Lane Change Consulting

Personalized learning is on the rise for learners in our schools. Redesigned schools include personal learning plans, playlists of content tailored to fit each learner, adaptive curriculum, and access to learning anytime and anywhere.

That's great for students. But what about our teachers? Where's the personalized learning, the carefully constructed playlists, the pitch-perfect material that fits their grade level and subject needs and interests?

It’s emerging, but it’s few and far between or at least that’s what we found from over a year of researching professional development.

In 2013, with the support of the Gates Foundation, EdSurge began to explore how technology was supporting professional development. We began by assessing the needs for professional learning, starting with what educators liked and what they didn’t about the current opportunities they were given. We surveyed over 400 educators and conducted in depth interviews with 50 educators. Then we mapped all the different use cases for products on the market to see where they overlapped.

Here are a few insights that emerged:

  • Most products can be accessed anytime and anywhere. More than 89% of the 28 tools we profiled can be accessed remotely and without a commitment to a specific time or place.
  • Video is a popular tool. However you slice it, video plays a big role in emerging PD tools. Over 64% of the tools we examined involve some video component in the learning process, whether video modules, video of other teachers modeling best practice, or self-made video for feedback.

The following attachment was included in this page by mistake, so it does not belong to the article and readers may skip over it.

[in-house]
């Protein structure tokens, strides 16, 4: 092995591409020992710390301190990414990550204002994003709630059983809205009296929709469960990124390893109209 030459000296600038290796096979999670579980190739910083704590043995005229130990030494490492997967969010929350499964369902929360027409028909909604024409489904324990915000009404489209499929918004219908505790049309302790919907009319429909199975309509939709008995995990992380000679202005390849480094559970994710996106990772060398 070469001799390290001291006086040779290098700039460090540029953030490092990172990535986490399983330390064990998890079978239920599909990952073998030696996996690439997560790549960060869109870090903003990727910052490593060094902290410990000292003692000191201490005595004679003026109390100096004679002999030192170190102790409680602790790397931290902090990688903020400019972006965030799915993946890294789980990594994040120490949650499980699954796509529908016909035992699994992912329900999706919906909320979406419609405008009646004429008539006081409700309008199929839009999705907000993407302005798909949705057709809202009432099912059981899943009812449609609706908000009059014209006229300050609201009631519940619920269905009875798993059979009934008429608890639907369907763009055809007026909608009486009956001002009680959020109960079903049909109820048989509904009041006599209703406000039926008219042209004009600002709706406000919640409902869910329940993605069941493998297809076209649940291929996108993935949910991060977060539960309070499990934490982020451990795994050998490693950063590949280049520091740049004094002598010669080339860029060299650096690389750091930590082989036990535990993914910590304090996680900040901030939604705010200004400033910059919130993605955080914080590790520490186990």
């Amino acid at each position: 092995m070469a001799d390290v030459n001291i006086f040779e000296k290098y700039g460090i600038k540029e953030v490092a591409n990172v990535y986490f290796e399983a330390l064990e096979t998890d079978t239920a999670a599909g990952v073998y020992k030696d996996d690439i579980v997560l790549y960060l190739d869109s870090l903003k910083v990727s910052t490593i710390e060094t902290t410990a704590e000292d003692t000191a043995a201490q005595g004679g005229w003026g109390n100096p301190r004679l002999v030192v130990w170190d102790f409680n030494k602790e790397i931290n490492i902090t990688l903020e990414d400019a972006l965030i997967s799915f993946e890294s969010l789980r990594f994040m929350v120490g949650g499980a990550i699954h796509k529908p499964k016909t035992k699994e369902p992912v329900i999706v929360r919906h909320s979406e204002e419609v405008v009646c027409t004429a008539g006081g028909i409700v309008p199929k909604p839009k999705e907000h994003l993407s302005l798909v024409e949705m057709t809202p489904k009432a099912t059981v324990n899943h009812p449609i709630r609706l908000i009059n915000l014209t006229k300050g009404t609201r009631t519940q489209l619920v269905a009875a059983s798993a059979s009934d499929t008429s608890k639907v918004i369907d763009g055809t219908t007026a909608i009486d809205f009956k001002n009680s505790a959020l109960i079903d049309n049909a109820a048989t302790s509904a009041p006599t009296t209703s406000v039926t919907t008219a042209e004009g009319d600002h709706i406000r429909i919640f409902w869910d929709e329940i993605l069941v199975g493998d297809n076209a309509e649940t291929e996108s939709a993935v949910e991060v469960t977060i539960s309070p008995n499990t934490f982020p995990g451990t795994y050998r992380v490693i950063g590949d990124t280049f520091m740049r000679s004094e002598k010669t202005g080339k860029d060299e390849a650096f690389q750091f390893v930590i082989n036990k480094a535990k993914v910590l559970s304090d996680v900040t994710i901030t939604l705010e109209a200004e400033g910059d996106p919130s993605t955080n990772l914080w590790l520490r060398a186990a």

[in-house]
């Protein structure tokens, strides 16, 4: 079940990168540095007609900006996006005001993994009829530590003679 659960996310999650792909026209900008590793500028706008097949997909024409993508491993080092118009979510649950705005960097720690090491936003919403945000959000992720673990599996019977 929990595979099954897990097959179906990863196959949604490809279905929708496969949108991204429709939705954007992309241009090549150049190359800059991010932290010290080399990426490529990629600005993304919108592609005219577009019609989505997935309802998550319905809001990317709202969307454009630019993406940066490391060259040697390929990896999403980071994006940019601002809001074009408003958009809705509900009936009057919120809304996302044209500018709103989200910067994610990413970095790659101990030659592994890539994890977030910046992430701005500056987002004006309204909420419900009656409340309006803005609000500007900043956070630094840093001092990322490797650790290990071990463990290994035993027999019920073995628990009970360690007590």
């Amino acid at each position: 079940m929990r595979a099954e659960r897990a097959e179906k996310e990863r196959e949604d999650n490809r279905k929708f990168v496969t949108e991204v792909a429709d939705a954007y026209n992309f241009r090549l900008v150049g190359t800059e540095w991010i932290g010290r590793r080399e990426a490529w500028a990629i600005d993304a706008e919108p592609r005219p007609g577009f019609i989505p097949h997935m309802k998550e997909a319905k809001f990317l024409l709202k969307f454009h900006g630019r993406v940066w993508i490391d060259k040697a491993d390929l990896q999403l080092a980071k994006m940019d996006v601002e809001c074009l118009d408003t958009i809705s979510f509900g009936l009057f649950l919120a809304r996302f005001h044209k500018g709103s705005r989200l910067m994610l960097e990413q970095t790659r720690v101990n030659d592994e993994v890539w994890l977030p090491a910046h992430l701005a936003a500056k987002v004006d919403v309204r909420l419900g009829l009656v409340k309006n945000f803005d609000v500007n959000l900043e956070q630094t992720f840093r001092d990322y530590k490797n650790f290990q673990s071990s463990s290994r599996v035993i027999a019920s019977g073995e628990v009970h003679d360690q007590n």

• Adaptive is rare but happening. While students increasingly have access to curriculum and learning materials that adapt to their skill levels, this feature is hard to find among professional development tools. A few virtual experiences are building a case for adaptive learning for teachers.
  • Informal learning needs to play a role. Teachers say again and again that they get the most value out of informal learning opportunities such as EdCamps and Twitter chats. That suggests these activities need to be leveraged and included in their professional development. 

As a result of our one-year study, we developed a framework, the “Professional Development Learning Cycle,” which captures how tools support teacher’s preferred mode of learning. We mapped 28 tools to the framework and published in depth reports on how these tools work. The work is summarized in our new free 66-page report titled, “How Teachers Are Learning: Professional Development Remix.”

Through this work, we developed a keen eye for what’s working, what isn’t, and what tools might get us closer to personalized PD. In the report we share some of our insights on various topics: what’s available in the current market, what’s missing, and what’s emerging as valuable sets of features and products. But at the end of the day, it comes down to teachers and how much control they have over their learning.

While the tools are still developing, some teachers and schools are beginning to combine different tools to brew their own personalized professional development (more stories from how teachers and administrators are making that happen in our PD Guide). Some might choose a combination of Twitter, video libraries of best practice, and social networking for badging. For others, a path to personalized PD might involve in-person coaching and online courses, combined with video feedback tools. 

The Free EdSurge PD Report. Read about PD Tool Comparisons, Trends & Themes, and Methodology & Framework Details.
Click here to Download Report

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